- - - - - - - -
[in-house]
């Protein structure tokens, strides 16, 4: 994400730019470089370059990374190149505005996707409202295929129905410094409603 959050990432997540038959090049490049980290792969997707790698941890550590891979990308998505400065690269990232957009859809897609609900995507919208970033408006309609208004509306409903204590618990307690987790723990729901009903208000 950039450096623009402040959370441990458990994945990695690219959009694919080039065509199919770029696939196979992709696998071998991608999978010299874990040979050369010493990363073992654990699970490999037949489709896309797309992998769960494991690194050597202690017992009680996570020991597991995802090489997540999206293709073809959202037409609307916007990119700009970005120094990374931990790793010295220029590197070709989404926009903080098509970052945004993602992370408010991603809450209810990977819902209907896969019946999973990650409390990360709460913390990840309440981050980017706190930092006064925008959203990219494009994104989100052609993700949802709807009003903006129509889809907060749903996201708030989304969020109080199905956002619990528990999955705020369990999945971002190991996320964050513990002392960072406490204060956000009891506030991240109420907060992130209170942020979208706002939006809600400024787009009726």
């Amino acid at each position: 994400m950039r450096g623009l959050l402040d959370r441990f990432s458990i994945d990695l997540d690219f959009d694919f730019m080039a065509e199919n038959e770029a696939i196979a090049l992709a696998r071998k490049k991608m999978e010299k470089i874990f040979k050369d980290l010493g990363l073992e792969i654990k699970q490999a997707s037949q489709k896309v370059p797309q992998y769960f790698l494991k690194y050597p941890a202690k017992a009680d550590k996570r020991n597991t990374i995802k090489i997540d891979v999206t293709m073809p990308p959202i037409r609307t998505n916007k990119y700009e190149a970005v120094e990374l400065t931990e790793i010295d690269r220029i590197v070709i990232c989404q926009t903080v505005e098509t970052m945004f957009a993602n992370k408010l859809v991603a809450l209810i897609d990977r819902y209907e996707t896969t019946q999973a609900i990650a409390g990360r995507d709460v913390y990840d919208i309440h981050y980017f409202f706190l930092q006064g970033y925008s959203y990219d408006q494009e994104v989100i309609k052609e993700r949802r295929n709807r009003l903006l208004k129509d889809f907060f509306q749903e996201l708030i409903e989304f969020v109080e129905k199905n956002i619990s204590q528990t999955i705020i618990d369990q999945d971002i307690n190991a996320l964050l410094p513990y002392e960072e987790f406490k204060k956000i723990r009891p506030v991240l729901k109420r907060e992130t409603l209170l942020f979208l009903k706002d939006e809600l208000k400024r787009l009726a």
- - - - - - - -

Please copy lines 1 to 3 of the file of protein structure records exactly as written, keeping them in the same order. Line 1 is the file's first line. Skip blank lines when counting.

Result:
[in-house]
């Protein structure tokens, strides 16, 4: 994400730019470089370059990374190149505005996707409202295929129905410094409603 959050990432997540038959090049490049980290792969997707790698941890550590891979990308998505400065690269990232957009859809897609609900995507919208970033408006309609208004509306409903204590618990307690987790723990729901009903208000 950039450096623009402040959370441990458990994945990695690219959009694919080039065509199919770029696939196979992709696998071998991608999978010299874990040979050369010493990363073992654990699970490999037949489709896309797309992998769960494991690194050597202690017992009680996570020991597991995802090489997540999206293709073809959202037409609307916007990119700009970005120094990374931990790793010295220029590197070709989404926009903080098509970052945004993602992370408010991603809450209810990977819902209907896969019946999973990650409390990360709460913390990840309440981050980017706190930092006064925008959203990219494009994104989100052609993700949802709807009003903006129509889809907060749903996201708030989304969020109080199905956002619990528990999955705020369990999945971002190991996320964050513990002392960072406490204060956000009891506030991240109420907060992130209170942020979208706002939006809600400024787009009726």
């Amino acid at each position: 994400m950039r450096g623009l959050l402040d959370r441990f990432s458990i994945d990695l997540d690219f959009d694919f730019m080039a065509e199919n038959e770029a696939i196979a090049l992709a696998r071998k490049k991608m999978e010299k470089i874990f040979k050369d980290l010493g990363l073992e792969i654990k699970q490999a997707s037949q489709k896309v370059p797309q992998y769960f790698l494991k690194y050597p941890a202690k017992a009680d550590k996570r020991n597991t990374i995802k090489i997540d891979v999206t293709m073809p990308p959202i037409r609307t998505n916007k990119y700009e190149a970005v120094e990374l400065t931990e790793i010295d690269r220029i590197v070709i990232c989404q926009t903080v505005e098509t970052m945004f957009a993602n992370k408010l859809v991603a809450l209810i897609d990977r819902y209907e996707t896969t019946q999973a609900i990650a409390g990360r995507d709460v913390y990840d919208i309440h981050y980017f409202f706190l930092q006064g970033y925008s959203y990219d408006q494009e994104v989100i309609k052609e993700r949802r295929n709807r009003l903006l208004k129509d889809f907060f509306q749903e996201l708030i409903e989304f969020v109080e129905k199905n956002i619990s204590q528990t999955i705020i618990d369990q999945d971002i307690n190991a996320l964050l410094p513990y002392e960072e987790f406490k204060k956000i723990r009891p506030v991240l729901k109420r907060e992130t409603l209170l942020f979208l009903k706002d939006e809600l208000k400024r787009l009726a």